“Looking at your fast lap comparing it to an overlay of my lap, you’re really good in the last few turns,” Lewis said during his data analysis of my session. “Your lines are a lot closer to my lines in Turns 8, 10 and 11 then they are in Turns 4, 6 and 7.”

Michael Lewis goes over the data. (Image by Philip Royle)

Lewis then broke down my approach to Turn 6, Sonoma’s all-important Carousel.

“You’re over-slowing; too much brake,” he said, pointing to the data graphs that compare his and my fast laps. “You stop the car and then you put the throttle back on. I need you to brake a little bit less.”

I admit to Lewis my driving style includes a lot of quick throttle stabs mid turn; surprisingly, he was OK with that. Sort of.

“I don’t mind that, I do that too,” Lewis admitted. “But you do it a bit too early in the turn.

“You have a pretty good sense of minimum speed,” he added, pointing back to his and my data graphs. “But you need to bring a little bit more speed coming into the corner and not jab at the throttle. What you’re doing from the apex out is good.”

The entry to the Carousel, he said, will come with time and confidence as I crest the hill into the blind left-hander. And being a simulator, this is something I can practice again and again during my time at Base51 with no wear on a racecar.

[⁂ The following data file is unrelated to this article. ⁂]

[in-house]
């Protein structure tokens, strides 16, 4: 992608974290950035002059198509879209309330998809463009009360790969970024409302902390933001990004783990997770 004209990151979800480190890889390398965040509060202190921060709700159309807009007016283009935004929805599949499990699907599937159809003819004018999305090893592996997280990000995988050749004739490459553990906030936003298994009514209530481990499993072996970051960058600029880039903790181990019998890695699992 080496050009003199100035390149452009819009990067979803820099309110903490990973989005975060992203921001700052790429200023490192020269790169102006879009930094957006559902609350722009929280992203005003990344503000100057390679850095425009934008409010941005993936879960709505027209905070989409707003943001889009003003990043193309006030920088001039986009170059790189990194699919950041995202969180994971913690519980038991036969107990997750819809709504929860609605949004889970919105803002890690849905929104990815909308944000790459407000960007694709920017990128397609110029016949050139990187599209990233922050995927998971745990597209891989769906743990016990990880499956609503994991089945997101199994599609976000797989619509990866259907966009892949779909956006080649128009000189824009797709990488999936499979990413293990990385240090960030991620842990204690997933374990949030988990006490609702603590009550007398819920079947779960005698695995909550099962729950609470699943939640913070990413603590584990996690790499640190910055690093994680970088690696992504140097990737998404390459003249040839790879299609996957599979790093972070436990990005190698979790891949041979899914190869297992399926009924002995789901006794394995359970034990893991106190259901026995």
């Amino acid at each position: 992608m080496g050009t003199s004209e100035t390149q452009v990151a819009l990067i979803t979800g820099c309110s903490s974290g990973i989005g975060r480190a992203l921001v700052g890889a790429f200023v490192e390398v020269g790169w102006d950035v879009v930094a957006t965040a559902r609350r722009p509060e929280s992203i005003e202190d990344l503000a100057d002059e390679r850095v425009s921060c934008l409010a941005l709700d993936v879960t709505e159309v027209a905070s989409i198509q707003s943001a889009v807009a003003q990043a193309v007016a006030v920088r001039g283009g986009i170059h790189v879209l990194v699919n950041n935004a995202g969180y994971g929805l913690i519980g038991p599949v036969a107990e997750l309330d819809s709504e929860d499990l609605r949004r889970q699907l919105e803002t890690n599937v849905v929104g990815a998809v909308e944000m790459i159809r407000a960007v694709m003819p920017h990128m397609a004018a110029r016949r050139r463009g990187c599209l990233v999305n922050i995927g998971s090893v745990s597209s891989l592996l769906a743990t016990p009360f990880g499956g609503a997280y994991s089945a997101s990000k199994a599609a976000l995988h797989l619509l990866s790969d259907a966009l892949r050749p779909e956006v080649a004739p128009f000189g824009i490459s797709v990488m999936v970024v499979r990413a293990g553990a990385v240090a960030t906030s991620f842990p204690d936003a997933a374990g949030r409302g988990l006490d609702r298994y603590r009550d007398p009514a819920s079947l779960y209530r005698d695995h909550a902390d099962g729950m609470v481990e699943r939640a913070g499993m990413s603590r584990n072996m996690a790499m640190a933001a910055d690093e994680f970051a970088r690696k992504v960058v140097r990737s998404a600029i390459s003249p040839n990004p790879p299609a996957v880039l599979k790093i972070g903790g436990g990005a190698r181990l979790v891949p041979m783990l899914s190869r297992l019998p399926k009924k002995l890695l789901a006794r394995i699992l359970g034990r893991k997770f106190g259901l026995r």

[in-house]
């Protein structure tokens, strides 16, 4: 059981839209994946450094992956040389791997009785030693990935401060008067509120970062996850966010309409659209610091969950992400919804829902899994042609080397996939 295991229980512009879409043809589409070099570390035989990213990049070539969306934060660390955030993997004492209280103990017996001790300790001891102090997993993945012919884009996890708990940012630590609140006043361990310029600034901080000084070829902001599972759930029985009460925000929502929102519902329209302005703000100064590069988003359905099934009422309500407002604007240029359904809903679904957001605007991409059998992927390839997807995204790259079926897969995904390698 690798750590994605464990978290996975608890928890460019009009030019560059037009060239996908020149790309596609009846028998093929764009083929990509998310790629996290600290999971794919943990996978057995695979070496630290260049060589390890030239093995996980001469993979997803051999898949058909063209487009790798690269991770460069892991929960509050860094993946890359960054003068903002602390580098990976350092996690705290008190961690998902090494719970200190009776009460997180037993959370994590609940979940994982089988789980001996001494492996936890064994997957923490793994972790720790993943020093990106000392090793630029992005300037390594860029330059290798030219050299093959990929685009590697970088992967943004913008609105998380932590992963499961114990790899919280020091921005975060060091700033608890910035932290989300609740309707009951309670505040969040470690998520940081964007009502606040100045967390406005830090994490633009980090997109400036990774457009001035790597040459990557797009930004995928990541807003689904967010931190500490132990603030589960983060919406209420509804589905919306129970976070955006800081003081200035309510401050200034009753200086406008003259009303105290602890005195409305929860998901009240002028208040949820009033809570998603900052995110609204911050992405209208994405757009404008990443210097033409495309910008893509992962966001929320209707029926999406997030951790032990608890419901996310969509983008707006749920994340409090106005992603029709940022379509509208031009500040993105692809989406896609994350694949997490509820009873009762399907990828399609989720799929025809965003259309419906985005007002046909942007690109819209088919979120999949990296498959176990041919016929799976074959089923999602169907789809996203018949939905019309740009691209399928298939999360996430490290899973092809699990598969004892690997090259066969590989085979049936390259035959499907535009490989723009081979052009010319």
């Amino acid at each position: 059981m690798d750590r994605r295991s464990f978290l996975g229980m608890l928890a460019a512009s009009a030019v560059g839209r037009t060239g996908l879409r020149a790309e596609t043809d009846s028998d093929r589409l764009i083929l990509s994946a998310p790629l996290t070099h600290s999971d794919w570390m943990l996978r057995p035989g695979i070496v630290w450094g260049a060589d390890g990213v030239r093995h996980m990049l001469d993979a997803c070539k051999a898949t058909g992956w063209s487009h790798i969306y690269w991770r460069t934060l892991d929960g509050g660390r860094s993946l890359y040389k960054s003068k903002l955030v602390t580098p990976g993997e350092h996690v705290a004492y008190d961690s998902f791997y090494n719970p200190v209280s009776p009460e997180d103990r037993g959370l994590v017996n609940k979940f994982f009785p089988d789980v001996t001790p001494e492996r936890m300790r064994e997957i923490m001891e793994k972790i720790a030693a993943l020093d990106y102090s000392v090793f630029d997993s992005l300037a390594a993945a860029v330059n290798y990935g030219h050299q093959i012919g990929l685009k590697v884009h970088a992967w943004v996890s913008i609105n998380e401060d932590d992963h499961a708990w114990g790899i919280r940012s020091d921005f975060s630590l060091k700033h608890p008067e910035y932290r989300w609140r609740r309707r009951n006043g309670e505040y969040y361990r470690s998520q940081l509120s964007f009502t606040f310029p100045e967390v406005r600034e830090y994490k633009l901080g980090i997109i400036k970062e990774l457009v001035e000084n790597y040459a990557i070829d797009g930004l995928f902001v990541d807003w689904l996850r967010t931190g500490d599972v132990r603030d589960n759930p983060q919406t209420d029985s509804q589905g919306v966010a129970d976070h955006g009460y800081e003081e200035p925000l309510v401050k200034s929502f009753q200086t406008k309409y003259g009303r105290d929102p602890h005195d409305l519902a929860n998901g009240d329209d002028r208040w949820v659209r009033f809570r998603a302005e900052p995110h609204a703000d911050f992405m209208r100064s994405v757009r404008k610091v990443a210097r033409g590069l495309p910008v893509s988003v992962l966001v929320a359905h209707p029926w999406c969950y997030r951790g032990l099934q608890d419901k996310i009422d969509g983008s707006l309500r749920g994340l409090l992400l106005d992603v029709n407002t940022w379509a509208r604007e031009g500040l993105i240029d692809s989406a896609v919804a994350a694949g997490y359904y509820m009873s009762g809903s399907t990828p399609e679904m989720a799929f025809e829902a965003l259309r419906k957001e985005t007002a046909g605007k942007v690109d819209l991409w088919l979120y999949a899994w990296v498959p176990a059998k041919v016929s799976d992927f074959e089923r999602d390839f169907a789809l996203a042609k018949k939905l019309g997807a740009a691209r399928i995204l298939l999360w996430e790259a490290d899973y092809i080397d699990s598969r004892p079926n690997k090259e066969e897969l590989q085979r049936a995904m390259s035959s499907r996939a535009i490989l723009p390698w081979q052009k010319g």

I spun once or twice in my attempt to find the right approach, stuffing the car into the wall a time or two trying to improve on the section. But this is exactly why I came to Base51.

By the time my session ended, I was just over a second off of the target time Lewis had set – something I was very pleased with. Best of all, I left Base51 feeling empowered and ready to tackle Sonoma Raceway in October at the SCCA Runoffs.

It’s hard to overstate how useful simulator time is for learning new tracks – and with Base51’s obtainable professional driver coaching, CXC is taking race simulators to a whole new level for the average racer. The only caveat with simulator use, however, is no matter how awesome the setup is, you only get out what you put in – you have to take it seriously. In 2014, I didn’t. Now I do.